U.S. stock indexes were set to open lower on Wednesday after warnings of a looming recession from major Wall Street bankers offset optimism around China relaxing its strict zero-COVID rules.
Top executives at Goldman Sachs Group Inc (GS.N), JPMorgan Chase & Co (JPM.N) and Bank of America Corp (BAC.N) said on Tuesday that inflation would erode consumer spending power and a mild to more pronounced recession was likely ahead.
Fears of a recession due to the U.S. Federal Reserve’s aggressive rate hikes to curb inflation pulled the S&P 500 (.SPX) lower for a fourth straight session on Tuesday, with all major Wall Street indexes ending down 1%-2%.
“Expectations are beginning to unravel a little bit as the market realizes that the Fed may have to maintain rates at a higher level for longer than it had hoped and this is placing a more downward pressure on the markets,” said Jason Pride, chief investment officer for private wealth at Glenmede in Philadelphia.
“From the bigger picture, the Fed has hiked rates to a point where markets are expecting monetary policy to be restrictive enough to cause a mild recession.”
The CBOE volatility index (.VIX), also known as Wall Street’s fear gauge, rose to a two-week high at 23.01 points amid increased investor anxiety.
Money market participants see a 91% chance that the Fed will increase its key benchmark rate by 50 basis point in December to 4.25%-4.50%, with rates peaking in May 2023 at 4.95%.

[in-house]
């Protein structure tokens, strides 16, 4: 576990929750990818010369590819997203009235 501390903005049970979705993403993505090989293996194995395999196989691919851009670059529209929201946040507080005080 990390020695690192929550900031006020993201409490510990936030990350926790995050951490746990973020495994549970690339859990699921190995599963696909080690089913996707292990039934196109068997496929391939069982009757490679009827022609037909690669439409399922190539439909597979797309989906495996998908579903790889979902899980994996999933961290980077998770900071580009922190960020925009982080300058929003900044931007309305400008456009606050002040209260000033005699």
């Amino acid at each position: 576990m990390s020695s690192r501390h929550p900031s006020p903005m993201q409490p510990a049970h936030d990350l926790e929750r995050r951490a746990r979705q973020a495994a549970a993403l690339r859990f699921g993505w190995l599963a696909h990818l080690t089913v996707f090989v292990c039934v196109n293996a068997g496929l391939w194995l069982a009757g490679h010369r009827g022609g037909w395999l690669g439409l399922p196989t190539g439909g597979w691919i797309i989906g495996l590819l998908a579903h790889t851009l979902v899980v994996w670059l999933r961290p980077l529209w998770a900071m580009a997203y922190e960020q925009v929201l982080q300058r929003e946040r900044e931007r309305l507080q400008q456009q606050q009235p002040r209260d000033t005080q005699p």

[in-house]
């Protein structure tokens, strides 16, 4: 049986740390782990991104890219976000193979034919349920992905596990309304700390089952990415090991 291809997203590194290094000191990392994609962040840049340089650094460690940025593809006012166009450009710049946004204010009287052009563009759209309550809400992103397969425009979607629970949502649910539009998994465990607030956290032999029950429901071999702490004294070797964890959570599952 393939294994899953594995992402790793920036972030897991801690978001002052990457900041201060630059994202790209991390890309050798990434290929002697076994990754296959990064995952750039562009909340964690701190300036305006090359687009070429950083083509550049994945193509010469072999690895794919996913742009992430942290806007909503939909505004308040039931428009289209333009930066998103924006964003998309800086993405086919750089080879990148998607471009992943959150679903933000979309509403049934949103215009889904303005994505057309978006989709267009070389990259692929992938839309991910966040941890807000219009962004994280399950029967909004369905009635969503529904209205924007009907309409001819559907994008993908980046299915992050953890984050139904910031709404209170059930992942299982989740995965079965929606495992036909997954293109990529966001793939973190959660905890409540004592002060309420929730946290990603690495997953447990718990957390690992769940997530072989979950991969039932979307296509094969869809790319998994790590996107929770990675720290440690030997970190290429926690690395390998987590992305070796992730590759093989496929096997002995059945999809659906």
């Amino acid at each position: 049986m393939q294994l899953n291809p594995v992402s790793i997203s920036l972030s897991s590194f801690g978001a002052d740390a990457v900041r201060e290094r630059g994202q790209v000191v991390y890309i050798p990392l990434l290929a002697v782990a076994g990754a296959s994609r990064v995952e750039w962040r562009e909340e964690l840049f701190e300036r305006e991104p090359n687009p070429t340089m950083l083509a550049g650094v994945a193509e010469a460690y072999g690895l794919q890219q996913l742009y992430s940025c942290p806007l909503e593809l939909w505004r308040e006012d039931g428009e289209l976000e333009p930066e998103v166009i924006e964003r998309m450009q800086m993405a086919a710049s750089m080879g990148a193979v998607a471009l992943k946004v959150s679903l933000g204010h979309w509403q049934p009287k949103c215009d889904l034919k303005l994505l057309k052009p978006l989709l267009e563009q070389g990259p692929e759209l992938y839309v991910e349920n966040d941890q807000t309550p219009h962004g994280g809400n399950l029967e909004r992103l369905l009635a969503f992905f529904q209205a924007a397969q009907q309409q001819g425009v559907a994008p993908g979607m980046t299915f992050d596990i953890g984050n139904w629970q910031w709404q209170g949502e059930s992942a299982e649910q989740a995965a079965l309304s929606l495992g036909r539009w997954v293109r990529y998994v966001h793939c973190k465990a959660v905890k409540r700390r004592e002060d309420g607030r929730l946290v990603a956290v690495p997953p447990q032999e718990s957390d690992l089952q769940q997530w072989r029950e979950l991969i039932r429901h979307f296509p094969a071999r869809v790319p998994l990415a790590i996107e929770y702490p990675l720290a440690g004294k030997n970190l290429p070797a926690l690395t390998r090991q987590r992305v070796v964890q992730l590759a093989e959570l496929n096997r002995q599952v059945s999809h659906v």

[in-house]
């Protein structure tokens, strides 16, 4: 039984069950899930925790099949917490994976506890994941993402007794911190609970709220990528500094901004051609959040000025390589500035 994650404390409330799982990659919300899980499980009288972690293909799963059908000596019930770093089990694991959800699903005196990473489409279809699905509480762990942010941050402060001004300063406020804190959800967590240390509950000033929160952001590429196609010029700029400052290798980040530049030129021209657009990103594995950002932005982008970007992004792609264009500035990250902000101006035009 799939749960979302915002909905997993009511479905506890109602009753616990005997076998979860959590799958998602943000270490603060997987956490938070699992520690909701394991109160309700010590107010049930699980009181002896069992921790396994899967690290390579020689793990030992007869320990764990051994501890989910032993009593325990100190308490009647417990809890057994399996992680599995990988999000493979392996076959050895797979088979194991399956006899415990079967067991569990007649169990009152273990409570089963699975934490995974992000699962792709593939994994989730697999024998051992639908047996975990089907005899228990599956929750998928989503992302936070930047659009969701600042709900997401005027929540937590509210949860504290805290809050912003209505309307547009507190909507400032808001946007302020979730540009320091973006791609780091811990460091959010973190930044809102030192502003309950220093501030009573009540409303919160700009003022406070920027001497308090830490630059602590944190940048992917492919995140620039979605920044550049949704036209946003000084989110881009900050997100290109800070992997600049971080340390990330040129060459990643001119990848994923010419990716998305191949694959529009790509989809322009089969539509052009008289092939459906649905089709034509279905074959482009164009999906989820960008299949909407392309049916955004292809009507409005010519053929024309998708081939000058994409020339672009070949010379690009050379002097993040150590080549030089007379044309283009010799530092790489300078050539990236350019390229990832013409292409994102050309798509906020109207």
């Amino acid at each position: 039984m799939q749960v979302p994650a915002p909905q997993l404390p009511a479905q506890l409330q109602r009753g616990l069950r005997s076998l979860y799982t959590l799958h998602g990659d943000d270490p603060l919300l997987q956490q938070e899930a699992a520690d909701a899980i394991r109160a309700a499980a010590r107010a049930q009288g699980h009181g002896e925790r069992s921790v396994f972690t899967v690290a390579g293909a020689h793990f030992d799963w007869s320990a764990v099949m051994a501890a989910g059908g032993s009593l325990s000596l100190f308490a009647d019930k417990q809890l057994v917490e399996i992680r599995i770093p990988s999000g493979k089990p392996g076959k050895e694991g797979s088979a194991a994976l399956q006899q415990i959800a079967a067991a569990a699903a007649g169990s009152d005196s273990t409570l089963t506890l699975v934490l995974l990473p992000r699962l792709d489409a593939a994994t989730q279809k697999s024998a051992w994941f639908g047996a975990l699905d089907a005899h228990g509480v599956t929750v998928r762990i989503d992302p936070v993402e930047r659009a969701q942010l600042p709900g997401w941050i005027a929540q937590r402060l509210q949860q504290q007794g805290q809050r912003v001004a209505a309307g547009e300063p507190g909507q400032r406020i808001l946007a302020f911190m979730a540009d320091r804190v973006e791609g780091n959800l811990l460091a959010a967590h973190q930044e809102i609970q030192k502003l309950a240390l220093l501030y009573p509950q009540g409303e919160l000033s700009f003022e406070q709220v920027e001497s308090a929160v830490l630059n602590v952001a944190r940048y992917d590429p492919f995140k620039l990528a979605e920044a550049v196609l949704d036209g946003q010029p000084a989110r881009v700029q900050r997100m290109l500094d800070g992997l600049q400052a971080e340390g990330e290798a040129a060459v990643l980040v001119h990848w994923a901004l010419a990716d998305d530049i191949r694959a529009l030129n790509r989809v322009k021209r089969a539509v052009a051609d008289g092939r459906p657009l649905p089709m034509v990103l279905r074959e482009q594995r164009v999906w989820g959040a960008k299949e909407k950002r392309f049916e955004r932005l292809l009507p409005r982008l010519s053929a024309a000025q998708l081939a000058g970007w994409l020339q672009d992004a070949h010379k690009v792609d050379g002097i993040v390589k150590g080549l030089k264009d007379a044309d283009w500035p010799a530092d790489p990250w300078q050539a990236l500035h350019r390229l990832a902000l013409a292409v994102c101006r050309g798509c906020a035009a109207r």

More economic data, including weekly jobless claims, producer price index and the University of Michigan’s consumer sentiment survey this week, will be on the watch list for clues on what to expect from the Fed on Dec. 14.
At 8:29 a.m. ET, Dow e-minis were down 85 points, or 0.25%, S&P 500 e-minis were down 19 points, or 0.48%, and Nasdaq 100 e-minis were down 94.75 points, or 0.82%.
Concerns around a steep rise in borrowing costs have boosted the dollar and dented demand for risk assets such as equities this year, with the S&P 500 on course to snap a three-year winning streak, down 17.3% so far in 2022.
Elsewhere, China announced the most sweeping changes to its tough anti-COVID regime, including allowing infected people with mild or no symptoms to quarantine at home and dropping testing for domestic traveling, following protests against COVID controls.
However, U.S.-listed Chinese stocks such as NetEase Inc , Alibaba Group Holding Ltd and JD.com Inc tumbled between 2.5% and 5.2% in premarket trading after data showed China’s trade shrank the most in 2-1/2 years in November.
Carvana Co (CVNA.N) tumbled 25.5% after Wedbush downgraded the used-car retailer’s stock to “underperform” from “neutral” and pruned its price target to $1.